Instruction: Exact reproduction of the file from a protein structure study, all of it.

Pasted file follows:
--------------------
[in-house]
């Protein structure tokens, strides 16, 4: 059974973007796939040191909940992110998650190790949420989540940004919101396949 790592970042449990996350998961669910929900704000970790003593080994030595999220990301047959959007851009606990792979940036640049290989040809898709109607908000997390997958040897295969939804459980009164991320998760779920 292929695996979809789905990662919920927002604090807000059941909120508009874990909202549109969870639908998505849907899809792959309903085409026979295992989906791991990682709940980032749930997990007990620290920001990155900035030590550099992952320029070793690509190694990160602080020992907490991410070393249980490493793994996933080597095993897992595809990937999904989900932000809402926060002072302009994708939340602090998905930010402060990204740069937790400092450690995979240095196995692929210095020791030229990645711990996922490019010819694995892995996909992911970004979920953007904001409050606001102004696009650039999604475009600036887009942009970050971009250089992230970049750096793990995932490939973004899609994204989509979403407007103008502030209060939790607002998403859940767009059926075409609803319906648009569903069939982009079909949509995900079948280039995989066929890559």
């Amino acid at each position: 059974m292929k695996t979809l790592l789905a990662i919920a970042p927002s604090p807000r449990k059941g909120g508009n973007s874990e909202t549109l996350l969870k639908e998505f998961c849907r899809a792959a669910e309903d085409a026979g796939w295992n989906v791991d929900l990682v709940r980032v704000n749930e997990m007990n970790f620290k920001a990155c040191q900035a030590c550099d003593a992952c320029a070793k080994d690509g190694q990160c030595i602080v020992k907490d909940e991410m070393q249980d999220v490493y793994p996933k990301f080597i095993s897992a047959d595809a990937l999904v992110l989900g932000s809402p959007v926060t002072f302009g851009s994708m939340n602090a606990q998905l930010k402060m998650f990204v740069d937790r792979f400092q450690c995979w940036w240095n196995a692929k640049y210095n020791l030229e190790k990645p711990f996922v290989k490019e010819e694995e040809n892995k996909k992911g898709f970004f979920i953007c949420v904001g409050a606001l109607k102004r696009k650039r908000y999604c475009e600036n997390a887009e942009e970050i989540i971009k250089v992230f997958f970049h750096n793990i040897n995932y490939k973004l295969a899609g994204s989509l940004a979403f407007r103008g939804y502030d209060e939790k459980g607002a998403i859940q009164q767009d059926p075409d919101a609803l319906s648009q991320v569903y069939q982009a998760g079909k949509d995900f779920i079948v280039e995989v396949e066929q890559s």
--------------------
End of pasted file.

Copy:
[in-house]
């Protein structure tokens, strides 16, 4: 059974973007796939040191909940992110998650190790949420989540940004919101396949 790592970042449990996350998961669910929900704000970790003593080994030595999220990301047959959007851009606990792979940036640049290989040809898709109607908000997390997958040897295969939804459980009164991320998760779920 292929695996979809789905990662919920927002604090807000059941909120508009874990909202549109969870639908998505849907899809792959309903085409026979295992989906791991990682709940980032749930997990007990620290920001990155900035030590550099992952320029070793690509190694990160602080020992907490991410070393249980490493793994996933080597095993897992595809990937999904989900932000809402926060002072302009994708939340602090998905930010402060990204740069937790400092450690995979240095196995692929210095020791030229990645711990996922490019010819694995892995996909992911970004979920953007904001409050606001102004696009650039999604475009600036887009942009970050971009250089992230970049750096793990995932490939973004899609994204989509979403407007103008502030209060939790607002998403859940767009059926075409609803319906648009569903069939982009079909949509995900079948280039995989066929890559």
């Amino acid at each position: 059974m292929k695996t979809l790592l789905a990662i919920a970042p927002s604090p807000r449990k059941g909120g508009n973007s874990e909202t549109l996350l969870k639908e998505f998961c849907r899809a792959a669910e309903d085409a026979g796939w295992n989906v791991d929900l990682v709940r980032v704000n749930e997990m007990n970790f620290k920001a990155c040191q900035a030590c550099d003593a992952c320029a070793k080994d690509g190694q990160c030595i602080v020992k907490d909940e991410m070393q249980d999220v490493y793994p996933k990301f080597i095993s897992a047959d595809a990937l999904v992110l989900g932000s809402p959007v926060t002072f302009g851009s994708m939340n602090a606990q998905l930010k402060m998650f990204v740069d937790r792979f400092q450690c995979w940036w240095n196995a692929k640049y210095n020791l030229e190790k990645p711990f996922v290989k490019e010819e694995e040809n892995k996909k992911g898709f970004f979920i953007c949420v904001g409050a606001l109607k102004r696009k650039r908000y999604c475009e600036n997390a887009e942009e970050i989540i971009k250089v992230f997958f970049h750096n793990i040897n995932y490939k973004l295969a899609g994204s989509l940004a979403f407007r103008g939804y502030d209060e939790k459980g607002a998403i859940q009164q767009d059926p075409d919101a609803l319906s648009q991320v569903y069939q982009a998760g079909k949509d995900f779920i079948v280039e995989v396949e066929q890559s």